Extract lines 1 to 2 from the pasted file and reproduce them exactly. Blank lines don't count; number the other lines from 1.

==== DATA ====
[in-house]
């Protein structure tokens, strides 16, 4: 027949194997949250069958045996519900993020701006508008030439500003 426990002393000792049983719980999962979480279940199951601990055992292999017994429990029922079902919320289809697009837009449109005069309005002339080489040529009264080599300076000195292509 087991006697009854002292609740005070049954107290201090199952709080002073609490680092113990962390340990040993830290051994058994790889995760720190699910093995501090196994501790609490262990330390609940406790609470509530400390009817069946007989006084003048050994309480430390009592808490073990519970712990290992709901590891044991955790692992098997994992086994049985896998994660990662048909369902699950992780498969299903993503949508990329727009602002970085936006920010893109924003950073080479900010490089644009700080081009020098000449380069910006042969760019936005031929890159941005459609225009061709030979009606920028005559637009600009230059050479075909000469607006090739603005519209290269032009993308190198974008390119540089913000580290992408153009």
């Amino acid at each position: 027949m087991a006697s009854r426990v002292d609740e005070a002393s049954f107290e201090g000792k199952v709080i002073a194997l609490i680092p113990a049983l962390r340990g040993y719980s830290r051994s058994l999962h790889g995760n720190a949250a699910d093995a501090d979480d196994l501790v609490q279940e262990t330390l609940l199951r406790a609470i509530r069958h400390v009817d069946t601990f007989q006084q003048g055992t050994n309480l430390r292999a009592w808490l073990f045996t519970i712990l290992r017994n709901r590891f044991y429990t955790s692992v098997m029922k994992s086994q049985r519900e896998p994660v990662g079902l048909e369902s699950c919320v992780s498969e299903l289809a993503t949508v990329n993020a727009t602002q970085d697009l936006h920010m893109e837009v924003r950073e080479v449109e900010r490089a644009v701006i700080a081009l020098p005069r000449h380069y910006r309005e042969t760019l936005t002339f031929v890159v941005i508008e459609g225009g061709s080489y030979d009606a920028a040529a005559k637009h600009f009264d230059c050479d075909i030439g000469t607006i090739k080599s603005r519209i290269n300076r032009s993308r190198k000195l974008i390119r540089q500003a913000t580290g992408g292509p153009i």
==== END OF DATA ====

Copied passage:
[in-house]
């Protein structure tokens, strides 16, 4: 027949194997949250069958045996519900993020701006508008030439500003 426990002393000792049983719980999962979480279940199951601990055992292999017994429990029922079902919320289809697009837009449109005069309005002339080489040529009264080599300076000195292509 087991006697009854002292609740005070049954107290201090199952709080002073609490680092113990962390340990040993830290051994058994790889995760720190699910093995501090196994501790609490262990330390609940406790609470509530400390009817069946007989006084003048050994309480430390009592808490073990519970712990290992709901590891044991955790692992098997994992086994049985896998994660990662048909369902699950992780498969299903993503949508990329727009602002970085936006920010893109924003950073080479900010490089644009700080081009020098000449380069910006042969760019936005031929890159941005459609225009061709030979009606920028005559637009600009230059050479075909000469607006090739603005519209290269032009993308190198974008390119540089913000580290992408153009």